The city is revising plans for development of Willets Point, a small industrial neighborhood in Queens, and backing off — at least temporarily — plans to seize local properties through eminent domain.
The 61-acre strip of land, also known as the Iron Triangle, is home to some auto repair shops, and is prone to flooding. It’s also become the focal point for a three part redevelopment plan, first floated by the Bloomberg administration in 2008.
“We’re pleased that the steam roller has ground to a halt,” said Michael Gerrard, an attorney representing eight small business owners in Willets Point who were fighting the forced sale of their properties. “But we’re apprehensive about what comes next.”
A hearing on the eminent domain case had been scheduled for May 7. But on Wednesday, there was an apparent change of course. In a letter to the New York State Supreme Court, a city attorney wrote that the city “will not proceed with the Phase 1 plan as described” and therefore “will not proceed with the acquisition of certain properties.”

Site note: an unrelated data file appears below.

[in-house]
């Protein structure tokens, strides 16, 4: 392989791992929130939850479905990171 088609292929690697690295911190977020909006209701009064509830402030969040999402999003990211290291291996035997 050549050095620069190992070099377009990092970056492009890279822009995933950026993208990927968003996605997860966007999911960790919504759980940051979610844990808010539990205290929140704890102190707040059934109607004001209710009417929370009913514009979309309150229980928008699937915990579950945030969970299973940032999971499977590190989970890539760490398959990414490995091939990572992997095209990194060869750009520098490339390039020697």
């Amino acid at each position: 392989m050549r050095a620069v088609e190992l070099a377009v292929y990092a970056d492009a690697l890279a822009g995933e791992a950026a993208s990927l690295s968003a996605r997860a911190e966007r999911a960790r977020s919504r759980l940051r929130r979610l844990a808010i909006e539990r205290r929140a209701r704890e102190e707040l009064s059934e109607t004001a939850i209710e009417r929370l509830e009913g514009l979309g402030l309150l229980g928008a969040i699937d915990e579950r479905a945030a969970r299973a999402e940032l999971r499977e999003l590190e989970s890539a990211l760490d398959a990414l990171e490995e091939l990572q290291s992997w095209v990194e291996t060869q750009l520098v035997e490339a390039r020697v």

The first stage of the redevelopment plan was originally supposed to create 5,000 mixed-income housing units and “millions” of square feet of retail space and commercial space.
The Mayor’s office indicated the project was still moving forward.
“We’re very close to having a deal in place that will transform Willets Point into New York City’s next great neighborhood,” Julie Wood, a spokesperson for Mayor Michael Bloomberg, said in a statement. “Yesterday’s action ensures that our plan will comply with the site’s myriad technical and legal requirements.”
She could not be reached for further comment on what — if any — changes to the original development plan had been made.
Developers Related Companies and Sterling Equities are reportedly partnering on the first phase of construction, though neither party would confirm their involvement.
The city’s decision not to move forward on seizing properties and Phase 1 as it currently stands likely means the city will have to go through the rezoning and permitting process, including environmental studies and public hearings. This could delay the process for several years.
But it doesn’t necessarily mean Willets Point small businesses are safe.
With uncertain futures, Gerrard said his clients aren’t able to grow or invest in their businesses.
“The business owners would like some assurance that that the city won’t come back in a few years and try to seize their property again,” he said.